Pop art was a descendant of Dada, a nihilistic movement current in the 1920s that ridiculed the seriousness of contemporary Parisian art and, more broadly, the political and cultural situation that had brought war to Europe. Marcel Duchamp, the champion of Dada in the United States, who tried to narrow the distance between art and life by celebrating the mass-produced objects of his time, was the most influential figure in the evolution of Pop art. Other 20th-century artists who influenced Pop art were Stuart Davis, Gerard Murphy, and Fernand Léger, all of whom depicted in their painting the precision, mass production, and commercial materials of the machine-industrial age. The immediate predecessors of the Pop artists were Jasper Johns, Larry Rivers, and Robert Rauschenberg, American artists who in the 1950s painted flags, beer cans, and other, similar objects, though with a painterly, expressive technique.


Minimalism year: 1950’s artists: Ellsworth Kelly Frank Stella



inimalism refers to a lack of clutter or unnecessary detail. It has had a widespread influence, ranging from the arts to lifestyle.

As an art movement, minimalism began in post-WWII Western art, and was most prominent in the 1960s through the early 1970s. It is strongly influenced from the reductive aspects associated with some parts of Modernism, including Suprematism, Purism, and De Stijl. The art movement has had a significant influence on Minimalism as a lifestyle, which is a rejection of consumerist trends with an emphasis on simple living. This lifestyle has become increasingly prominent since 2010, and is commonly associated with The Minimalists.



Hippie (sometimes spelled as ‘hippy’) is a member of the counterculture of the 1960s, originally a youth movement that began in the United States and spread to other countries around the world. The word ‘hippie’ came from the word ‘hipster’ and was used to describe beatniks who moved into New York City’s Greenwich Village and San Francisco’s Haight-Ashbury district. While it faded out of fashion in the 1970s, it has enjoyed occasional blips of popularity since the 1990s. Psychedelia refers to psychedelic art, psychedelic music and the subculture that originated in the psychedelic experience of the 1960s, by people who used psychedelic drugs such as LSD, mescaline (found in peyote) and psilocybin (found in magic mushrooms). Psychedelic art and music typically recreate or reflect the experience of altered consciousness. Psychedelic art uses highly distorted, surreal visuals, bright colors and full spectrums and animation (including cartoons) to evoke, convey, or enhance the psychedelia experience.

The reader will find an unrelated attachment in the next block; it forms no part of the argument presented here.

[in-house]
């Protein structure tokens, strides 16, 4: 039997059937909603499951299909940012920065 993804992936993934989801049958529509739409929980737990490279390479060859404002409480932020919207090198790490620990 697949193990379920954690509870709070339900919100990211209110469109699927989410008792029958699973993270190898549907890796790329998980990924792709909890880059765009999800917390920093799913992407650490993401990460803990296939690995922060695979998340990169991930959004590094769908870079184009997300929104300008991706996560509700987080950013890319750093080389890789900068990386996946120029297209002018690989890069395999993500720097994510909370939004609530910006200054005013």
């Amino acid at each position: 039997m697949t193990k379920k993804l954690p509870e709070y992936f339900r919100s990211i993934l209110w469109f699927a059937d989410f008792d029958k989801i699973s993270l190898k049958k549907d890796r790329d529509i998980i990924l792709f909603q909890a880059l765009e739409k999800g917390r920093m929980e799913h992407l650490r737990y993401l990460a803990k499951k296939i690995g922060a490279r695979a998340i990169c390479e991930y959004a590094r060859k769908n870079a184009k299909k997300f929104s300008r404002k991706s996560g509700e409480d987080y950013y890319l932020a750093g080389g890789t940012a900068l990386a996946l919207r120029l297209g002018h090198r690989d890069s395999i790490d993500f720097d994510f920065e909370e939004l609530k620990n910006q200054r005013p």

aporwave is a music genre branching from electronic Chillwave. But the unique and iconic visual aesthetic cultivated alongside it is now, debatably, more popular and recognizable than the music itself. Vaporwave, as an aesthetic and movement, has been described as a tongue-in-cheek commentary on modern consumerism and the soulless glamour of late capitalism. Its purposeful vagueness has led to more overt and blatant offshoots of Vaporwave, like fLoral (which attempts to co-opt a lot of Vaporwave symbolism to promote a fascist ideology) or Laborwave (which removes the ambiguity of Vaporwave’s capitalist critiques in favor of promoting a Marxist ideology), though both of them also tend to blend in a lot of Synthwave aesthetics as well, leading to many people assuming the two aesthetics are the same. Vaporwave, like many other aesthetics, gives you nostalgia. Even if you weren’t around from the 1980s to early 2000s, both the images and music (mostly the music) send you to an era that once was. One of the big early inspirations for the Vaporwave visual aesthetic draws direct inspiration from the Memphis Group, a name given to a group of post-modern designers and architects, founded in Milan, Italy by Ettore Sottsass in the early 1980s. The original group disbanded in 1988, but their influence still lives on to this day. During the group’s heyday in the 1980s and early 1990s, it was seen as a tacky product in its era, and its popularity faded by the mid-late 1990s. Toward the turn of the millennium, it began to gain appreciation from designers, collectors, and many of those with nostalgia and fond memories of the 1980s decade.